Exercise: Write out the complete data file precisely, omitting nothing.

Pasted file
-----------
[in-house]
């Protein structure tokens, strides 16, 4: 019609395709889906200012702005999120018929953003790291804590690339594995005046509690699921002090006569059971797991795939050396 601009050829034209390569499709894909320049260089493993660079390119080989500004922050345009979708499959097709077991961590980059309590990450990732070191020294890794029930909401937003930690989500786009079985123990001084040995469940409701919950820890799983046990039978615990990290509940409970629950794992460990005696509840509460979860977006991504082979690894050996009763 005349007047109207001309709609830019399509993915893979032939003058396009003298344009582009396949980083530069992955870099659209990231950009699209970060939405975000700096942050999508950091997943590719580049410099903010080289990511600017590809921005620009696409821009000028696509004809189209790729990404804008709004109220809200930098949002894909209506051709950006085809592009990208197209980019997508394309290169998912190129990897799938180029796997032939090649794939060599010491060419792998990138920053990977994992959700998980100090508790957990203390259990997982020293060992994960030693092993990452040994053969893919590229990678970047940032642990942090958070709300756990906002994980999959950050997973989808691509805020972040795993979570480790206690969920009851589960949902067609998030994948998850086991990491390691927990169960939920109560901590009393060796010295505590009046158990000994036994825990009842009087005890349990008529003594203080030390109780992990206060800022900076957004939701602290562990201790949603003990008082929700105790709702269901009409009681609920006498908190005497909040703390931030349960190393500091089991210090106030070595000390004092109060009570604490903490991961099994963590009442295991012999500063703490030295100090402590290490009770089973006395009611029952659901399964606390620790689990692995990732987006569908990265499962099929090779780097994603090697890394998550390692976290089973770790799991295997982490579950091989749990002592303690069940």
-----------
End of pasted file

[in-house]
């Protein structure tokens, strides 16, 4: 019609395709889906200012702005999120018929953003790291804590690339594995005046509690699921002090006569059971797991795939050396 601009050829034209390569499709894909320049260089493993660079390119080989500004922050345009979708499959097709077991961590980059309590990450990732070191020294890794029930909401937003930690989500786009079985123990001084040995469940409701919950820890799983046990039978615990990290509940409970629950794992460990005696509840509460979860977006991504082979690894050996009763 005349007047109207001309709609830019399509993915893979032939003058396009003298344009582009396949980083530069992955870099659209990231950009699209970060939405975000700096942050999508950091997943590719580049410099903010080289990511600017590809921005620009696409821009000028696509004809189209790729990404804008709004109220809200930098949002894909209506051709950006085809592009990208197209980019997508394309290169998912190129990897799938180029796997032939090649794939060599010491060419792998990138920053990977994992959700998980100090508790957990203390259990997982020293060992994960030693092993990452040994053969893919590229990678970047940032642990942090958070709300756990906002994980999959950050997973989808691509805020972040795993979570480790206690969920009851589960949902067609998030994948998850086991990491390691927990169960939920109560901590009393060796010295505590009046158990000994036994825990009842009087005890349990008529003594203080030390109780992990206060800022900076957004939701602290562990201790949603003990008082929700105790709702269901009409009681609920006498908190005497909040703390931030349960190393500091089991210090106030070595000390004092109060009570604490903490991961099994963590009442295991012999500063703490030295100090402590290490009770089973006395009611029952659901399964606390620790689990692995990732987006569908990265499962099929090779780097994603090697890394998550390692976290089973770790799991295997982490579950091989749990002592303690069940």